The female population has been subject to wrongful treatment throughout history, Even in today’s society where women are considered to have far more rights and social freedom, the hardships of being a woman persist. The research has shown that with the trend of the “ideal” body-shaped woman becoming increasingly thin while at the same time athletic, an increase in the sexual objectification of female athletes has increased, especially over the last 15 years, Some studies have said that sports help women‘s perception of body image, while others say there is pressure to fit the mold of a perfect body. Differences in body image concerns (BIC) have been found across different levels of competition and across various sports. This literature review is extremely relevant as it is undeniable that women are objectified in all forms of media, Research has shown that female athletes in swimming and tennis are the most likely to be sexually objectified in media.
Female athletes face challenges regarding body image because of the high levels of scrutiny they receive along with heavy media attention. The notion that the new ideal woman should be both athletic and thin has been perpetuated throughout magazines and advertisements, placing tremendous pressure to achieve an unreasonable standard. One of the more interesting findings from these studies is that women have accepted society’s idea that appearance is equally important if not more important than performance. We agree with this last point as it is clearly evident that women of all ages are becoming more and more concerned and insecure about their appearance. From personal experience, we have noticed that some women value their appearance far more than they value their ability to perform at their best ability.
It is very difficult to convince a young girl that the models she sees on television and in advertisements are not the norm. When these young girls idolize famous women, then they want to do whatever they can to be like them, and often experience feelings of sadness and depression because they cannot reach this unattainable goal. In general female athletes prefer a heavier and more athletic build and the BIC of female athletes has been found to vary across sports and competition levels. Division I athletes have been found to have higher body dissatisfaction than Division III athletes, DI athletes were the only ones to say they were more dissatisfied with their body shape, while non DI athletes were more content with their body shape.
Table 2 identifies Gymnastics, Tennis and Swimming as the sports where athletes were found to have the highest levels of objectification, while Golf, Lacrosse, and Crew saw the lowest levels of objectification. The authors found that sports that are labeled as feminine, such as volleyball, gymnastics, and tennis were at a greater risk for BIC than endurance athletes. One study discussed how sports that historically have not been considered appearance—focused (volleyball and tennis for example) are now being considerably sexualized by media sources. Discrepancies in BIC have also been seen between athletes and non—athletes Fellows found that athletes had greater positive body self-esteem, and general view of their body’s physical condition (1999). Competitive athletes were less concerned with their weight but more dissatisfied with their body shape.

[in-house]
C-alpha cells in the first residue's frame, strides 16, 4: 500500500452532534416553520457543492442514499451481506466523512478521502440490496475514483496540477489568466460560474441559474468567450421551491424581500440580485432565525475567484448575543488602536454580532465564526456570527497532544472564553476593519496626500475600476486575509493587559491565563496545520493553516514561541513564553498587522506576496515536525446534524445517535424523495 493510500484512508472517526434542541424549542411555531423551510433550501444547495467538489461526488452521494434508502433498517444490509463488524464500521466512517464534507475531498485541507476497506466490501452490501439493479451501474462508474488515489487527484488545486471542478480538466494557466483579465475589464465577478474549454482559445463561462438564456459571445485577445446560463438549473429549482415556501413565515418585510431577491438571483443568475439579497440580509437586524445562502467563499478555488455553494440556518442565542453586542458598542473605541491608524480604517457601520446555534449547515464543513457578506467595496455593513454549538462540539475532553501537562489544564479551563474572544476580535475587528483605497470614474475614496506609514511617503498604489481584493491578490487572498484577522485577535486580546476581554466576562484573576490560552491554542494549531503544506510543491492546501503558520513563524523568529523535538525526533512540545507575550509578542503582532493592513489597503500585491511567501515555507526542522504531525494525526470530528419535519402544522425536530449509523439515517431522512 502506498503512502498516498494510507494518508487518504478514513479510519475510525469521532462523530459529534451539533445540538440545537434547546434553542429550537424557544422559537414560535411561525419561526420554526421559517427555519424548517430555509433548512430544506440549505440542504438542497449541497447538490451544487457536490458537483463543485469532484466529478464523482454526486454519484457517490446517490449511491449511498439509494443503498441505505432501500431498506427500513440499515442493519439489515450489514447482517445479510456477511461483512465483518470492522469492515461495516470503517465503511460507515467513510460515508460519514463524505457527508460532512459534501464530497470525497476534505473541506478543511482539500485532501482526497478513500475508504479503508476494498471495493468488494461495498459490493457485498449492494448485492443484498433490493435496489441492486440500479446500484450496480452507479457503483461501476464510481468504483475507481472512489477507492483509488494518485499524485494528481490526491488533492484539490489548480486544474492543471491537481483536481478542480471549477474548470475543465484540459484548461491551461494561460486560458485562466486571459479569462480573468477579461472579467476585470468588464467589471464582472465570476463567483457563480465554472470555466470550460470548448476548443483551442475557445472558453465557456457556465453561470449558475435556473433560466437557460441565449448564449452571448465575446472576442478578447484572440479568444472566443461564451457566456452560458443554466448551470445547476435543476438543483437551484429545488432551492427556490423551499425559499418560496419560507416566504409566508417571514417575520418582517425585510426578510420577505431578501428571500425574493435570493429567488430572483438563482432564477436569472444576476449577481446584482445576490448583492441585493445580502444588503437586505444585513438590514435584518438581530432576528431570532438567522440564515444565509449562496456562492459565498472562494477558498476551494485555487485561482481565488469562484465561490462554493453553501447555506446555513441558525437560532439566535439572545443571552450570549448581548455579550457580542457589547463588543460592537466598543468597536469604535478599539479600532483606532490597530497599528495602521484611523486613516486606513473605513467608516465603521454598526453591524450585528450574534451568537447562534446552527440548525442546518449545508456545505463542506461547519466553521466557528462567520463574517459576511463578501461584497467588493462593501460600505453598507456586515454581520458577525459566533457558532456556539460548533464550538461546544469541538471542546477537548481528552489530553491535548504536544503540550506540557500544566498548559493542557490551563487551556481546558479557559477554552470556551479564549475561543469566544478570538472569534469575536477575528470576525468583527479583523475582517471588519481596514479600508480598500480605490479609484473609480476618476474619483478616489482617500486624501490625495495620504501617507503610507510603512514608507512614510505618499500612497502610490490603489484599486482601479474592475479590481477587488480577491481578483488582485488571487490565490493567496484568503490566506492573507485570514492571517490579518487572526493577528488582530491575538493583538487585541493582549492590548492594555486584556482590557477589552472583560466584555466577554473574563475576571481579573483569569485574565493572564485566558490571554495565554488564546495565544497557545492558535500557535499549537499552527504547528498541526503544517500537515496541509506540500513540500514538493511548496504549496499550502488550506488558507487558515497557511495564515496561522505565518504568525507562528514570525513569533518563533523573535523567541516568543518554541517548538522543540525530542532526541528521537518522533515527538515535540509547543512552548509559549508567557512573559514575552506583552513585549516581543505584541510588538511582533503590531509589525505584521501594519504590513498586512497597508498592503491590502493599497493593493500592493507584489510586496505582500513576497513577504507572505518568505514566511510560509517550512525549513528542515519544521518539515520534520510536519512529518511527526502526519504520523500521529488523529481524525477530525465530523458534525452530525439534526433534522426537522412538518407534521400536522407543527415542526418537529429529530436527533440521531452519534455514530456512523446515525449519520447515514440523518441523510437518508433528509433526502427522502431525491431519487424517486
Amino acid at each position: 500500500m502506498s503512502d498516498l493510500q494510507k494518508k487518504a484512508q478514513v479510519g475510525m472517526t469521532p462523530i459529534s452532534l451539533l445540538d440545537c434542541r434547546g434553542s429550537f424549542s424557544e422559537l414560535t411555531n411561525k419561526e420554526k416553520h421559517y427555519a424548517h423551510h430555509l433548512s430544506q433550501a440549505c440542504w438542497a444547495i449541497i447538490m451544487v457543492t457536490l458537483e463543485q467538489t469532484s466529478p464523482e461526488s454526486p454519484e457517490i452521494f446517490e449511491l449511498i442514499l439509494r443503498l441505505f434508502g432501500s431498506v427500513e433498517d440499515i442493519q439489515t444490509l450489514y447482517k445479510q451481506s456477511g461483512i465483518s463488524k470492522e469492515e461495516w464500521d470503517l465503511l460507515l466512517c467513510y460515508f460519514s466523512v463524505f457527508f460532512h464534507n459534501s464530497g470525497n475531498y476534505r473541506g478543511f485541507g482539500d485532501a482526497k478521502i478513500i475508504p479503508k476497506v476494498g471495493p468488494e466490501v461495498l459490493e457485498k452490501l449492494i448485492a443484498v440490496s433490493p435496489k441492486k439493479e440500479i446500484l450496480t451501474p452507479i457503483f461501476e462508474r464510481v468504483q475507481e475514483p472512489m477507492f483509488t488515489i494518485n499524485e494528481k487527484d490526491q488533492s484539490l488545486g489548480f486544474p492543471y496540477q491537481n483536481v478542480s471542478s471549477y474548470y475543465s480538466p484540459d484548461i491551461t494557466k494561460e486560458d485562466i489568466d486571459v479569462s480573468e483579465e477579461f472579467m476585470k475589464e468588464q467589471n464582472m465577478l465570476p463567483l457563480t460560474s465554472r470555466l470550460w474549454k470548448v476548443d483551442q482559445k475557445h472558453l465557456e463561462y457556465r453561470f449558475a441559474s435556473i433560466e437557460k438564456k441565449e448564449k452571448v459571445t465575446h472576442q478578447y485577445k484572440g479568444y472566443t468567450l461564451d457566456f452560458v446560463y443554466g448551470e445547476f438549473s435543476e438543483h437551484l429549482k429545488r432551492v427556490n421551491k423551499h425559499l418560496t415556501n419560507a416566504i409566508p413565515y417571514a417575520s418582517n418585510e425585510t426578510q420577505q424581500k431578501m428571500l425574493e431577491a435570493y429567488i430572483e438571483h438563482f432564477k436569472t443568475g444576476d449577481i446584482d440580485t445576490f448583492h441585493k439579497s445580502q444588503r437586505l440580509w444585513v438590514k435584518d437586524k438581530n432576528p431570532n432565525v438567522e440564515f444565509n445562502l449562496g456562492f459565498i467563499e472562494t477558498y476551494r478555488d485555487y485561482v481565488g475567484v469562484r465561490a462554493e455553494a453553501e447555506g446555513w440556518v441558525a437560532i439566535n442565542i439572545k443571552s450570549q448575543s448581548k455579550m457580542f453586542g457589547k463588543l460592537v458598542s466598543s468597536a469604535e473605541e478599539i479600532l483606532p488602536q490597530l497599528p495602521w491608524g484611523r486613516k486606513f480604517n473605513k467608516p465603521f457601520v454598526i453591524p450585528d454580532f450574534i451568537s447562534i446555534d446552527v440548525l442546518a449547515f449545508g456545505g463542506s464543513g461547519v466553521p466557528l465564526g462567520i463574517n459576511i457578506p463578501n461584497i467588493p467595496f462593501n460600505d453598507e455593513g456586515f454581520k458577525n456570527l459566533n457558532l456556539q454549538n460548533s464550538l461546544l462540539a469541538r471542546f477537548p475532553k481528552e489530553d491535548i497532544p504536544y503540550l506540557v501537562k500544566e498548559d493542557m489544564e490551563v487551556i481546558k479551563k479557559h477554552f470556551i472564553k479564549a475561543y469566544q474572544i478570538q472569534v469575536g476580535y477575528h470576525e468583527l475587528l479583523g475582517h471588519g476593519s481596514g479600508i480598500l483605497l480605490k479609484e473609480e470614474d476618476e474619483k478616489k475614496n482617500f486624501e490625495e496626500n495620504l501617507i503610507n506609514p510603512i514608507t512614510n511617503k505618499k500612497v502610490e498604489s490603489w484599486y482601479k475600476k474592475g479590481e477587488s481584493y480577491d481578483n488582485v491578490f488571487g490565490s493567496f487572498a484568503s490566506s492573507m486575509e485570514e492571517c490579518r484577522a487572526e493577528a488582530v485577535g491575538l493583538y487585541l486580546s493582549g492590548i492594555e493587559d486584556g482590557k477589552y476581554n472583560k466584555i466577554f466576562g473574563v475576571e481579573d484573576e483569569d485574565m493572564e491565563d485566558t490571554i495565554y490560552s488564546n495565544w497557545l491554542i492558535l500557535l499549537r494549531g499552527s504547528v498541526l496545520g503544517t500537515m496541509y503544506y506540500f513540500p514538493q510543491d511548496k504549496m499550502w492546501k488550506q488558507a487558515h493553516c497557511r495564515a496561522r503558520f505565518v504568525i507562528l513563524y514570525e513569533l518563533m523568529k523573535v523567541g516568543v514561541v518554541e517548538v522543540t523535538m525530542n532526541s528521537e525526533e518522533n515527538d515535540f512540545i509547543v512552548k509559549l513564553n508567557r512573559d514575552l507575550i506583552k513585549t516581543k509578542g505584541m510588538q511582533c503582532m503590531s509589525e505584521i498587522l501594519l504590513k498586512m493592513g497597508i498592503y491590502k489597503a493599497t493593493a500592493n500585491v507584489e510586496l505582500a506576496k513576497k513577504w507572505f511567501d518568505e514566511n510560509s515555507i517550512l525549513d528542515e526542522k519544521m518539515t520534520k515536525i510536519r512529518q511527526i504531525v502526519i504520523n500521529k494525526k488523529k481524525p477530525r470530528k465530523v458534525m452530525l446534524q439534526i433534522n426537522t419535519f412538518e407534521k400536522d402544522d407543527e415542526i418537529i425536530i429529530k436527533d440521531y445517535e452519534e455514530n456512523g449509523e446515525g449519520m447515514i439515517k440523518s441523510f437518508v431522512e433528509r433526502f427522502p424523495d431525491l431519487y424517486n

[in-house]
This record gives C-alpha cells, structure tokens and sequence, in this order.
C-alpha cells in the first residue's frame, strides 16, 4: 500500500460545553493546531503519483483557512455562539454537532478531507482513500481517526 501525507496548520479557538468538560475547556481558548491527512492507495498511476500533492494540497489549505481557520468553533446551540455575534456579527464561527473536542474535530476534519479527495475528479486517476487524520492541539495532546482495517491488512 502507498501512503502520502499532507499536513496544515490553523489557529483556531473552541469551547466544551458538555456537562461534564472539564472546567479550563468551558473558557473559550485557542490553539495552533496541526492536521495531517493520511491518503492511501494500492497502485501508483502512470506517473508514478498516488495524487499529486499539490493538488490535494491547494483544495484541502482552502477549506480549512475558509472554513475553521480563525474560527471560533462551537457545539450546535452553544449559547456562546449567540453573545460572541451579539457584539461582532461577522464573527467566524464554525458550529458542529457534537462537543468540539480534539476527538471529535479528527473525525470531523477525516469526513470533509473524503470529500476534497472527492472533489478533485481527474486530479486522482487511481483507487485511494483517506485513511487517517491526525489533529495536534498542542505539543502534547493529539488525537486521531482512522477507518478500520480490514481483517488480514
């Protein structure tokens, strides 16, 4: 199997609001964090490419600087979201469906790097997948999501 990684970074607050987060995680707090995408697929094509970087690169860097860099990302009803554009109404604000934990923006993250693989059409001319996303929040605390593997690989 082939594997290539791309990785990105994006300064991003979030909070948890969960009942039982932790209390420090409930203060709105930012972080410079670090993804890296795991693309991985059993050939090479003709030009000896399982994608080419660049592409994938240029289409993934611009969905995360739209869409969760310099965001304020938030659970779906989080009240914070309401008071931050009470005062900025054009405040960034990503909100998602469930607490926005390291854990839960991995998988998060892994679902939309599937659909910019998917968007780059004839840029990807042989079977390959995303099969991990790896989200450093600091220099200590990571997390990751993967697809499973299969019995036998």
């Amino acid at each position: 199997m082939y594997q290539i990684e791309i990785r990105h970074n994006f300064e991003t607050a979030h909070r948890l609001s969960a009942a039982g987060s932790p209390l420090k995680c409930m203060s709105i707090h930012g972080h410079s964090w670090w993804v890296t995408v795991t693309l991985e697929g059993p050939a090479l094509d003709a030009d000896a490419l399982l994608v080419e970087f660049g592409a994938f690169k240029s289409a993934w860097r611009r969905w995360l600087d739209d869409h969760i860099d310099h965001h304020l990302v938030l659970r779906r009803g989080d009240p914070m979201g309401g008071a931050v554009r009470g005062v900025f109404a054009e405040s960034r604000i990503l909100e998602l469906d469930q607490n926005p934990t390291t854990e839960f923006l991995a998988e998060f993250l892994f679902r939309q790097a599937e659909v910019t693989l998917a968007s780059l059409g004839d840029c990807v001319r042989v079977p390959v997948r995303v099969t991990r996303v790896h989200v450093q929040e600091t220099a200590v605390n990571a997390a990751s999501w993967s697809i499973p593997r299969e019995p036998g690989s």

The literature explains how this can be counterintuitive but explains that it is a result of the female athlete struggling to identify with two different identities, being female and being an athlete, In sports psychology terms, one could argue that female athletes have been convinced through media and sexual objectification which can lead to them pursuing external goals instead of internal onesi By this we mean that the internal goals of self-betterment and a mastery orientation are secondary to the external goals of praise for one’s looks. These athletes sometimes have far greater extrinsic motivation towards their appearance then they do their performance. The way that a woman is portrayed nowadays erodes the self-efficacy of the normal girl. Campaigns are being made for women to be proud of their bodies and that super skinny isn’t sexy, but girls still see the magazines that set unreasonable standards for beauty It’s easy to think that one can explain to a young girl that she doesn’t have to look like the people that she sees on a magazine cover to be considered pretty.
What really needs to be done and what we think would be extremely beneficial to younger girls of society (and any female affected by BIC) is if these women that are actually on the magazines would come out and endorse positive body image and that all shapes and sizes are beautiful. Simply put, the root of the issue is the fact that we consider athletes heavier and more muscular, while society considers women, as thin and petite. To reiterate, female athletes face tremendous pressure and mental distress because of the way the media defines the perfect or ideal woman, Young female athletes are becoming increasingly concerned with their appearance, while focusing less on improving at their sport. This causes them to develop negative attitudes about their body, and become dissatisfied with nearly all aspects of their appearance. Changing the way the media portrays women is a task that is almost insurmountable, changing the way female athletes perceive their bodies and how they feel about themselves is task that we as society need to all take more seriously.